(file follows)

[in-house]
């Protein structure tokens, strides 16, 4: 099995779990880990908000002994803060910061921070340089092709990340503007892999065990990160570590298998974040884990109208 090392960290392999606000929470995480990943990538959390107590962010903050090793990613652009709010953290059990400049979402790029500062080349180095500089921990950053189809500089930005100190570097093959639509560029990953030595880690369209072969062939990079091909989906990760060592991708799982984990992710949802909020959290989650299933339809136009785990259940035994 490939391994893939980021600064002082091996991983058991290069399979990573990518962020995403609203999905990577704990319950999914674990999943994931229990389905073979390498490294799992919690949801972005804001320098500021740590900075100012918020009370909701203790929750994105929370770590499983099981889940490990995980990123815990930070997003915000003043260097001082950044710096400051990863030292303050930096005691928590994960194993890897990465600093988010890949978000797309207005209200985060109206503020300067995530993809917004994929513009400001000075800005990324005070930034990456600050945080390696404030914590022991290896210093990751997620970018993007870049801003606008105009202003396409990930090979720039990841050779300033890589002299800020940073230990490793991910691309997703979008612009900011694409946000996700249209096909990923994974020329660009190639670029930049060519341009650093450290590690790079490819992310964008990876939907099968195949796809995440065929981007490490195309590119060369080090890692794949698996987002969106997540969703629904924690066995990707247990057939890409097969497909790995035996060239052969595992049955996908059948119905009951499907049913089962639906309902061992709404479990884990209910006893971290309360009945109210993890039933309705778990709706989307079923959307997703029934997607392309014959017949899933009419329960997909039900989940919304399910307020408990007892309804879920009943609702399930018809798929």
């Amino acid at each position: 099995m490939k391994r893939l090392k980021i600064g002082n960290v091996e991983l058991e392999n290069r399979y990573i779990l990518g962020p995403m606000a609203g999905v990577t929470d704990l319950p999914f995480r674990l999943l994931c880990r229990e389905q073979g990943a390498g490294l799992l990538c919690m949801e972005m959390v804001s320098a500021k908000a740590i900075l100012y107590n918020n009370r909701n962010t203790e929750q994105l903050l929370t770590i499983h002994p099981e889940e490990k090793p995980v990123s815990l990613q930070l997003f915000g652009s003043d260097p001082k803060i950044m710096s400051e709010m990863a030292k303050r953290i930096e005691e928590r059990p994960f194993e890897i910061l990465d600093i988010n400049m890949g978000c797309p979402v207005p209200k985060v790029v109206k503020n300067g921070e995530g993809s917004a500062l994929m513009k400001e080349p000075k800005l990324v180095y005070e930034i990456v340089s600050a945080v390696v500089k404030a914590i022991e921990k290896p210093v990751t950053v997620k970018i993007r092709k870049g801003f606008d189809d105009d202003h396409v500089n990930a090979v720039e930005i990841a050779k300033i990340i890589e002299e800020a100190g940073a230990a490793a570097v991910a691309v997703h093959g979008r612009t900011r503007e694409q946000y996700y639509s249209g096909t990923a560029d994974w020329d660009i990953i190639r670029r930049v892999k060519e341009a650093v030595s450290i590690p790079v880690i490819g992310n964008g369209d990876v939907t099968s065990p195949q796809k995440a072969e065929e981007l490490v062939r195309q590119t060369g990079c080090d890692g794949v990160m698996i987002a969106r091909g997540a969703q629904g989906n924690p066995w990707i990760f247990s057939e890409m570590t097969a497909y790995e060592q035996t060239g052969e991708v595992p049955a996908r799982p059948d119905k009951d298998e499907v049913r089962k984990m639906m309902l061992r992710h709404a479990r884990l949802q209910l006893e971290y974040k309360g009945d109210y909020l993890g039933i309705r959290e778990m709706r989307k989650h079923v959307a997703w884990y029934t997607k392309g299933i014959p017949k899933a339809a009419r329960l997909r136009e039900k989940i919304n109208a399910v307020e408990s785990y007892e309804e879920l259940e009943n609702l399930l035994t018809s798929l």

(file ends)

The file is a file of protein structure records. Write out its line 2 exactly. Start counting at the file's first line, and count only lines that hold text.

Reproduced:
């Protein structure tokens, strides 16, 4: 099995779990880990908000002994803060910061921070340089092709990340503007892999065990990160570590298998974040884990109208 090392960290392999606000929470995480990943990538959390107590962010903050090793990613652009709010953290059990400049979402790029500062080349180095500089921990950053189809500089930005100190570097093959639509560029990953030595880690369209072969062939990079091909989906990760060592991708799982984990992710949802909020959290989650299933339809136009785990259940035994 490939391994893939980021600064002082091996991983058991290069399979990573990518962020995403609203999905990577704990319950999914674990999943994931229990389905073979390498490294799992919690949801972005804001320098500021740590900075100012918020009370909701203790929750994105929370770590499983099981889940490990995980990123815990930070997003915000003043260097001082950044710096400051990863030292303050930096005691928590994960194993890897990465600093988010890949978000797309207005209200985060109206503020300067995530993809917004994929513009400001000075800005990324005070930034990456600050945080390696404030914590022991290896210093990751997620970018993007870049801003606008105009202003396409990930090979720039990841050779300033890589002299800020940073230990490793991910691309997703979008612009900011694409946000996700249209096909990923994974020329660009190639670029930049060519341009650093450290590690790079490819992310964008990876939907099968195949796809995440065929981007490490195309590119060369080090890692794949698996987002969106997540969703629904924690066995990707247990057939890409097969497909790995035996060239052969595992049955996908059948119905009951499907049913089962639906309902061992709404479990884990209910006893971290309360009945109210993890039933309705778990709706989307079923959307997703029934997607392309014959017949899933009419329960997909039900989940919304399910307020408990007892309804879920009943609702399930018809798929």